To test if 4-PBA also improved the solubility of other reported cataract-causing CRYGD mutants (R15C, R15S, P24T and R61C), we created recombinant FLAG/myc-tagged CRYGD mutants by PCR-based site-directed mutagenesis and these constructs were confirmed by direct sequencing. These missense mutants with FLAG and myc tagging have an expected molecular size of ~28 kDa. An appreciable amount of mutant proteins were Tx-insoluble but the percentages were lower than that of G165fsX8 mutant (Tx insolubility of R15C: 17%, R15S: 15%, P24T: 14%, and R61C: 19%, compared to 83% for G165fsX8 and 5% for WT protein; Figure 2A). Following 4-PBA (1 mM) treatment for two days, the Tx insolubility of these missense mutants was reduced and most mutant protein became predominantly Tx-soluble (Figure 2). Only faint detection was noted in the Tx insoluble fractions. The reduction of G165fsX8 insolubility in 0.5% Tx was again noted after 4-PBA treatment.

4-PBA relocalized G165fs CRYGD from the nuclear envelope

When expressed in COS-7 cells, G165fsX8 CRYGD was redistributed as a ring-shaped structure on the nuclear periphery (Figure 3C). Minimal staining in the cytoplasm and inner nucleus was observed. Our previous confocal microscopy study identified its colocalization with lamin A/C in the nuclear envelope [12]. In contrast, WT CRYGD was located in both nuclear and cytoplasmic regions (Figure 3A). This was different from the reported cytoplasmic staining of normal CRYGD and this could be due to the protein overexpression by cytomegalovirus (CMV) promoter. We focused our observation on the defective nuclear envelope staining of mutant CRYGD. Treatment with 4-PBA (1 mM) for five days successfully reduced the mutant cells showing CRYGD on the nuclear envelope. Instead, most treated cells exhibited nuclear and faint cytoplasmic CRYGD staining (Figure 3D). A quantitative analysis by counting a minimum of 200 trasnsfected cells in triplicated experiments showed that 20% of mutant cells were devoid of nuclear envelope staining of CRYGD after 0.5 mM 4-PBA treatment and 60% after 1 mM 4-PBA treatment. No change was found for WT CRYGD-expressing cells treated or not with 4-PBA (Figure 1A,B).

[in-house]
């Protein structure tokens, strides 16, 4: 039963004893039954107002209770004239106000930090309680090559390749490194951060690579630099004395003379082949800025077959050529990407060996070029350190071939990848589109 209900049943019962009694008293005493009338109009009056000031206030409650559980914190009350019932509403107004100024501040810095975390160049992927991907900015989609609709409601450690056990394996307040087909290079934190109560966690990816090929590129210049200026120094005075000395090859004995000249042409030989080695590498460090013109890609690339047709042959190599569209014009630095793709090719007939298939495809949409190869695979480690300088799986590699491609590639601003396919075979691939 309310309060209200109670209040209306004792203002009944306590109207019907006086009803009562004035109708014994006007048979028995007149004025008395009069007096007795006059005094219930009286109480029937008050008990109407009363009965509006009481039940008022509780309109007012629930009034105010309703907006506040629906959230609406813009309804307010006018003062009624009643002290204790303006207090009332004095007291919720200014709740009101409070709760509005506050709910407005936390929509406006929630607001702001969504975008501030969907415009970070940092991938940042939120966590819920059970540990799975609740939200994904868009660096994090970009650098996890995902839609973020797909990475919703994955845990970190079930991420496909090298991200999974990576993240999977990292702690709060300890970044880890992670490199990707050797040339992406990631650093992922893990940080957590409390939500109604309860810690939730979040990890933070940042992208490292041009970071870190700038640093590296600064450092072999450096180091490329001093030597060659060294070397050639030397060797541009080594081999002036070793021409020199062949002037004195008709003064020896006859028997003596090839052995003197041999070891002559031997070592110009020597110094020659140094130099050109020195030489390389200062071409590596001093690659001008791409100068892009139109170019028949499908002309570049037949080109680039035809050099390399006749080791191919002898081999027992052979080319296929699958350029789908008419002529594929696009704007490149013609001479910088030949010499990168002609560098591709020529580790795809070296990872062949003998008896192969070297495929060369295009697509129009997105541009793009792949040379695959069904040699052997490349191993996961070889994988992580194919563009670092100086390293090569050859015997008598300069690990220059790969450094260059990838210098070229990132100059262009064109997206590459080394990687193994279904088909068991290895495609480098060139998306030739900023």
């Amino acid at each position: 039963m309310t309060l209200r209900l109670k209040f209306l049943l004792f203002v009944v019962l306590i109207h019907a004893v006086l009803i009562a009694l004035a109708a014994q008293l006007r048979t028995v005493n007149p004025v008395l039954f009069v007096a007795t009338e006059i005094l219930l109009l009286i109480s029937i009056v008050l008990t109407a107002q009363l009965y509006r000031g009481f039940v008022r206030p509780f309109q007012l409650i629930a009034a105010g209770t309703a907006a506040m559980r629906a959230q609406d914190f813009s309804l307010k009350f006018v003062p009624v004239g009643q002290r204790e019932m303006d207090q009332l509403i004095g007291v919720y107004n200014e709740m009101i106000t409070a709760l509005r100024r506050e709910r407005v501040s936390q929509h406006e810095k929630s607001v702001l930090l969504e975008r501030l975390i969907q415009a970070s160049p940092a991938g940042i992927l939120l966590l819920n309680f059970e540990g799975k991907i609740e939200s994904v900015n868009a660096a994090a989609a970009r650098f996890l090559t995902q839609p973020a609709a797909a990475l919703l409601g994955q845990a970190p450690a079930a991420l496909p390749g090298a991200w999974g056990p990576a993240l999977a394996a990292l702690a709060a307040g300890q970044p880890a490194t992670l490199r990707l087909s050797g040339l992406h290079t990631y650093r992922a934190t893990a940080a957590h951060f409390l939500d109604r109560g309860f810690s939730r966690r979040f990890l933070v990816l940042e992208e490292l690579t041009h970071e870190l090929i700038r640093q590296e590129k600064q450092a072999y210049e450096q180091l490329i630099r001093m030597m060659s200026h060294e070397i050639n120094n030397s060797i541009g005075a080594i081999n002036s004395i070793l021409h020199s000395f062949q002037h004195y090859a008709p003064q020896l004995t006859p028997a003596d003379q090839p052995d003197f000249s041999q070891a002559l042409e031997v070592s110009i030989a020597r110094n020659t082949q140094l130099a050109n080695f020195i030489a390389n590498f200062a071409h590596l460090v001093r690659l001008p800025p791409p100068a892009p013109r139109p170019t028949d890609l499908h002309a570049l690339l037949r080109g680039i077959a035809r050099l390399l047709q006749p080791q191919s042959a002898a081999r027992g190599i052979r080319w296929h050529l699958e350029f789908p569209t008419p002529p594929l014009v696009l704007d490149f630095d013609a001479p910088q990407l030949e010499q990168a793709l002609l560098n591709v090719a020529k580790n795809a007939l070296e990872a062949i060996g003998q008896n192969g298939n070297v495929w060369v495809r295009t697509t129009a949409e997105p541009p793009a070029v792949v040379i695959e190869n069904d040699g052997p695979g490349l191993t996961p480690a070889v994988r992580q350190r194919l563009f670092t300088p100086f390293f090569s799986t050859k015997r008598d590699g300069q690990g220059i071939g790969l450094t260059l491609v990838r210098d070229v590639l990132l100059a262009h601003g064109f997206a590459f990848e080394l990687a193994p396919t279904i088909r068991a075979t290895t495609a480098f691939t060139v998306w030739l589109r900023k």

4-PBA rescued G165fsX8 mutant cells from apoptosis

In the same cell preparation and treatment, we quantified the apoptosis rate by the percentage of G165fsX8 CRYGD-expressing cells (FLAG-positive) showing fragmented nuclei upon DAPI staining. In untreated cells, the apoptosis rate was ~13%, which was about threefold higher than that of WT cells (4%; p<0.05, independent Student’s t-test; Figure 3E). Treatment with 1 mM PBA for five days significantly reduced the apoptosis rate to ~6% (p<0.05, independent Student’s t-test). There was no clear difference in the apoptosis rate of WT cells with or without 4-PBA treatment (Figure 3E).

4-PBA upregulated Hsp70 expression

We hypothesized that the correction of G165fsX8 CRYGD for greater solubility could be mediated through heat-shock responses initiated by 4-PBA. By RT–PCR analysis, the steady-state Hsp70 and Hsp90 expressions were investigated. Each experiment was done in triplicate and GAPDH amplification was the housekeeping control and normalization. We detected Hsp70 upregulation in mutant cells after 1 mM 4-PBA treatment (p<0.05, independent Student’s t-test; Figure 3F), but no change of Hsp90 expression was observed.